Iran election overseers may bar former president

Associated Press
FILE -- In this Saturday, May 11, 2013 file photo, former Iranian President Akbar Hashemi Rafsanjani, 78, waves to media, as he registers his candidacy for the upcoming presidential election, at the election headquarters of the interior ministry in Tehran, Iran. Iran’s election overseers say they will bar physically weak hopefuls from running in next month presidential election, a direct hint at Rafsanjani. Iran's Constitution doesn't set any age limit for presidential candidates. (AP Photo/Ebrahim Noroozi, File)
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FILE -- In this Saturday, May 11, 2013 file photo, former Iranian President Akbar Hashemi Rafsanjani, 78, waves to media, as he registers his candidacy for the upcoming presidential election, at the election headquarters of the interior ministry in Tehran, Iran. Iran’s election overseers say they will bar physically weak hopefuls from running in next month presidential election, a direct hint at Rafsanjani. Iran's Constitution doesn't set any age limit for presidential candidates. (AP Photo/Ebrahim Noroozi, File)

TEHRAN, Iran (AP) — Iran's election overseers said Monday they will bar candidates who are physically weak from running in next month's presidential election, a reference to a former leader seen as a threat to hard-liners.

Ex-president Akbar Hashemi Rafsanjani's entry in the race scrambled the equations because of his popularity, reputation and potential to draw voters away from conservatives.

Rafsanjani is 78. Opponents claim that he is too old to run the country, and the body that must decide who can run in the June 14 election indicated it agrees — as a way of removing the threat to Iran's hard-liners.

Abbas Ali Kadkhodaei, spokesman of the Guardian Council that vets election candidates, said the council won't allow candidates who are limited in their physical abilities.

"If a person is able to work only few hours a day, it's natural that he can't be approved," Kadkhodaei was quoted by the semi-official Mehr news agency as saying Monday.

He didn't name any of the candidates, but it was a clear reference to Rafsanjani.

The council is expected to release its list of approved candidates on Tuesday.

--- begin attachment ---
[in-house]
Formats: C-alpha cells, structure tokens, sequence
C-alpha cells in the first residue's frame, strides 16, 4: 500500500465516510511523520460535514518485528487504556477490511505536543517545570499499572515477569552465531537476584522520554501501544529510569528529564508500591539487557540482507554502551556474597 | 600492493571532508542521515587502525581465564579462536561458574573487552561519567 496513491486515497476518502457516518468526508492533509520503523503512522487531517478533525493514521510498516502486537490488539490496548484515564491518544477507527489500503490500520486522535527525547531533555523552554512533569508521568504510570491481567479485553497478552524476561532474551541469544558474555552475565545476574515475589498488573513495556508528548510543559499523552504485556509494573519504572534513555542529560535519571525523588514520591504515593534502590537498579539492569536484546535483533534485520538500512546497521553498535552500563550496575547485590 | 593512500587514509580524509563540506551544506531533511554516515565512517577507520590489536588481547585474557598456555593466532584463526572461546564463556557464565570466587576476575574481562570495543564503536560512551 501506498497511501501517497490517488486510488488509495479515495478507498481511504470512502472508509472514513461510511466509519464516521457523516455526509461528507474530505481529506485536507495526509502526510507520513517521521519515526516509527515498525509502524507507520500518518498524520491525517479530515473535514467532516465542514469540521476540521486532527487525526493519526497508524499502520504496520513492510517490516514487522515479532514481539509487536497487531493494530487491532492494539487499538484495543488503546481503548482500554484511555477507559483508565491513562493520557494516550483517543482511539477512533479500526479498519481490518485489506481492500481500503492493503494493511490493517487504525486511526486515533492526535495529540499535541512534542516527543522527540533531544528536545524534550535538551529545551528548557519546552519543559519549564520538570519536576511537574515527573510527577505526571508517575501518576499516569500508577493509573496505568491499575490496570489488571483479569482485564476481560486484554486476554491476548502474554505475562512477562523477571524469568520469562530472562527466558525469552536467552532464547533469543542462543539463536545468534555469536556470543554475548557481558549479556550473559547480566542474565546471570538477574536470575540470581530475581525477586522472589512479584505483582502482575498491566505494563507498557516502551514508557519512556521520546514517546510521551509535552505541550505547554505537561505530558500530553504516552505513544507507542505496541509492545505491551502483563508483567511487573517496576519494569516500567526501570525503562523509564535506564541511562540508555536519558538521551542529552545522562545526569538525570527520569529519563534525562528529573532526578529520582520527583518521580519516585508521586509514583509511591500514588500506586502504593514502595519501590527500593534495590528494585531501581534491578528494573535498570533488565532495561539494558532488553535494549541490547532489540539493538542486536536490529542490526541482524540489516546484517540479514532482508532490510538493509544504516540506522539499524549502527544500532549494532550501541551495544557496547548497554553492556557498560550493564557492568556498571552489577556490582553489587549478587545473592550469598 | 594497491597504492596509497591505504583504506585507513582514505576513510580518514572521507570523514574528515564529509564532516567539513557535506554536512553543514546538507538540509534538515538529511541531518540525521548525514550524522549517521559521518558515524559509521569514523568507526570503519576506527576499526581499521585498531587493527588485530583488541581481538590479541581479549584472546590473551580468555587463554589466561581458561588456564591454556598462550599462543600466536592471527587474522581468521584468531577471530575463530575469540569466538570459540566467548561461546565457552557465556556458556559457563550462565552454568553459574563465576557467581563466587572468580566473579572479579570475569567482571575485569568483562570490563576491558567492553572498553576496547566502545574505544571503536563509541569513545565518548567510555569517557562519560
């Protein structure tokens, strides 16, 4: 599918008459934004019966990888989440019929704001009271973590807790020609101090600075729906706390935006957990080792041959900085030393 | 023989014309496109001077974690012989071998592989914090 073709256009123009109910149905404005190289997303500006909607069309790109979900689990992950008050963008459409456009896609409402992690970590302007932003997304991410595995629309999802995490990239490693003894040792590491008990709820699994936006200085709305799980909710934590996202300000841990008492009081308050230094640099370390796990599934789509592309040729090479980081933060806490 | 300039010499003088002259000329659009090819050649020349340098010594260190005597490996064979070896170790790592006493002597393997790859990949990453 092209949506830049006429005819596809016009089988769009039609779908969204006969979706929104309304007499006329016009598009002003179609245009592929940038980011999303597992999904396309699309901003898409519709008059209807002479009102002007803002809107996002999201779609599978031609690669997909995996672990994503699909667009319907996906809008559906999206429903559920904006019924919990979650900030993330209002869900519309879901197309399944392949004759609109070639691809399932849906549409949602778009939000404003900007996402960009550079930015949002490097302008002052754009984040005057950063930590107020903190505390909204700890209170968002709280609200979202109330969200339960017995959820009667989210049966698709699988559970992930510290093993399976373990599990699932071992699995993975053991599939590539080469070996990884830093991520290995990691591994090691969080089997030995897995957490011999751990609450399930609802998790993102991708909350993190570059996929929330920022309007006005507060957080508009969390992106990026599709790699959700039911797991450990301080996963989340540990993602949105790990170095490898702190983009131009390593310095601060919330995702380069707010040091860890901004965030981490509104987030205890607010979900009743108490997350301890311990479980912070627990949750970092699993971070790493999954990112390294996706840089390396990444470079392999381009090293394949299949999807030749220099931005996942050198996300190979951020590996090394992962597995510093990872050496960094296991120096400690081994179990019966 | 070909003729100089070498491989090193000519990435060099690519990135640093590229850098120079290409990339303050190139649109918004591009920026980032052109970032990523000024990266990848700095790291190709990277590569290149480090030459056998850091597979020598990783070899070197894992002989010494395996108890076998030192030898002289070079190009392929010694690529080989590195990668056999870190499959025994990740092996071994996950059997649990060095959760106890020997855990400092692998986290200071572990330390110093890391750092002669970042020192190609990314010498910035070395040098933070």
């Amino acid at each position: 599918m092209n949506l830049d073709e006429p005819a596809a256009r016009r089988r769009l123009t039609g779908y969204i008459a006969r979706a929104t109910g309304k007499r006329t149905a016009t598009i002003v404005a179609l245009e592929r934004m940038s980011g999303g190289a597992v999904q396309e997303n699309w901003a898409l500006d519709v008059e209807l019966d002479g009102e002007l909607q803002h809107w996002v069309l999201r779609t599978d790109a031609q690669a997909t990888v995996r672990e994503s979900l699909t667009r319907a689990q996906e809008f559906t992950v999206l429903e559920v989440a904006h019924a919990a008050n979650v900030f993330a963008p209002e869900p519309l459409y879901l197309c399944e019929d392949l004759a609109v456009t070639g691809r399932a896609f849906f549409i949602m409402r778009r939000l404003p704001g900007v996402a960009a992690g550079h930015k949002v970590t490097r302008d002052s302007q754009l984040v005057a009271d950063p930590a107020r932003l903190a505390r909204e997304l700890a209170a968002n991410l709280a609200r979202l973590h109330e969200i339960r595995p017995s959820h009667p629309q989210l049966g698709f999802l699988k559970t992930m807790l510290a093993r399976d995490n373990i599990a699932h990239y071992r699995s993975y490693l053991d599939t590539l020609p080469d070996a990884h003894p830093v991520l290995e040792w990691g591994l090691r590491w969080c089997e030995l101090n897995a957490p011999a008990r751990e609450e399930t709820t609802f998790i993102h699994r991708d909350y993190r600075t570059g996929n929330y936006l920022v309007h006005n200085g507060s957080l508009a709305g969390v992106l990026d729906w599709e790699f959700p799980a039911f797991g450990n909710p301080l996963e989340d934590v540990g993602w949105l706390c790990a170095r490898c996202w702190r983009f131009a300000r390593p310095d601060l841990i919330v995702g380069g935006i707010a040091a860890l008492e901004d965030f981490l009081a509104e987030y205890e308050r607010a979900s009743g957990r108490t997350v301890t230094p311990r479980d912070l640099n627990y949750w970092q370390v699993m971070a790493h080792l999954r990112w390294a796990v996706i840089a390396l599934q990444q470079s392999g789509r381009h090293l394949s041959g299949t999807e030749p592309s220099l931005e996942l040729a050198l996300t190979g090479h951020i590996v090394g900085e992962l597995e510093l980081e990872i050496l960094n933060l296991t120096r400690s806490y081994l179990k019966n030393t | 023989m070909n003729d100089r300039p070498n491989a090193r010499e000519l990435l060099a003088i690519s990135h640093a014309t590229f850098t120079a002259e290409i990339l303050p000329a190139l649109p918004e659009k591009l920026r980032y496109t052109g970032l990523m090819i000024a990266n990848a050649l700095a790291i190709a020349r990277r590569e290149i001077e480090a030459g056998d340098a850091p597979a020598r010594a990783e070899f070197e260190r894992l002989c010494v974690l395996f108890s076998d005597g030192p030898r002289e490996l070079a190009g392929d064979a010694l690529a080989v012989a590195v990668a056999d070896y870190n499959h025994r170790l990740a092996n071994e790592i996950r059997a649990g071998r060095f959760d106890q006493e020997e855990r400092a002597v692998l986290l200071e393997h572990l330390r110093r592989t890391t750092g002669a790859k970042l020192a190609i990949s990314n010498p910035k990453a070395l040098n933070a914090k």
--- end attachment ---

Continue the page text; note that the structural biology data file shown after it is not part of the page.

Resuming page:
The unexpected entry of Rafsanjani into the race has cut into chances of victory for a candidate loyal to Iran's Supreme Leader Ayatollah Ali Khamenei in the June 14 vote.

There is also widespread speculation in Iranian media that Esfandiar Rahim Mashaei, President Mahmoud Ahmadinejad's close confidant, will be barred from running.

Ahmadinejad cannot run for another term as president according to term limits under Iran's constitution. Instead, he has been trying to ensure that a loyalist succeeds him.

Ahmadinejad has openly backed Mashaei, saying "Mashaei means Ahmadinejad, and Ahmadinejad means Mashaei."

Hard-liners accuse Mashaei of being the leader of a "deviant current" that seeks to undermine Islamic rule and compromise the Islamic system. Some critics have even claimed he conjured black magic spells to fog Ahmadinejad's mind.

More than 100 lawmakers have petitioned the council to bar both Rafsanjani and Mashaei from the vote.

Given Mashaei's role in a messy power struggle between Ahmadinejad and the ruling clerics, he is likely to be barred, but Rafsanjani is seen as too respected to be disqualified.

Rafsanjani is a founder of the 1979 Islamic revolution that brought the clerics to power. He was the closest confident of Ayatollah Ruhollah Khomeini, spiritual leader of the 1979 revolution. Even Khamenei largely owes his position to Rafsanjani's support.

"If it happens (Rafsanjani is disqualified), the foundation of the ruling system would be brought into question," conservative lawmaker Ali Motahari, who supports Rafsanjani, was quoted by the semi-official ISNA news Monday.

But a headline on a conservative news website, alef.ir, read, "Rafsanjani on the verge of being disqualified."

Ayatollah Ahmad Jannati, head of the Guardian Council, warned Friday that those who did not distance themselves from 2009 riots were not eligible to run, referring to the popular protests over the disputed re-election of Ahmadinejad as "sedition."

It was another hint that Rafsanjani could be banned.

A government crackdown in 2009 put an end to street protests, but Rafsanjani remained critical over the way the ruling system dealt with the crisis.

"A man who wants to sit in the president's chair must make his position clear. If he approves the 2009 sedition, he is a seditionist. If he is against it, then he must condemn it," Jannati told worshippers Friday. His comments were perceived as a reference to Rafsanjani.

Political analyst Saeed Leilaz said the organized campaign to discredit Rafsanjani reflects hard-liner concerns over his electoral strength.

"They are shouting because their candidates can't beat Rafsanjani. If Rafsanjani is weak and doesn't enjoy popular support, why are they so angry?" he said.

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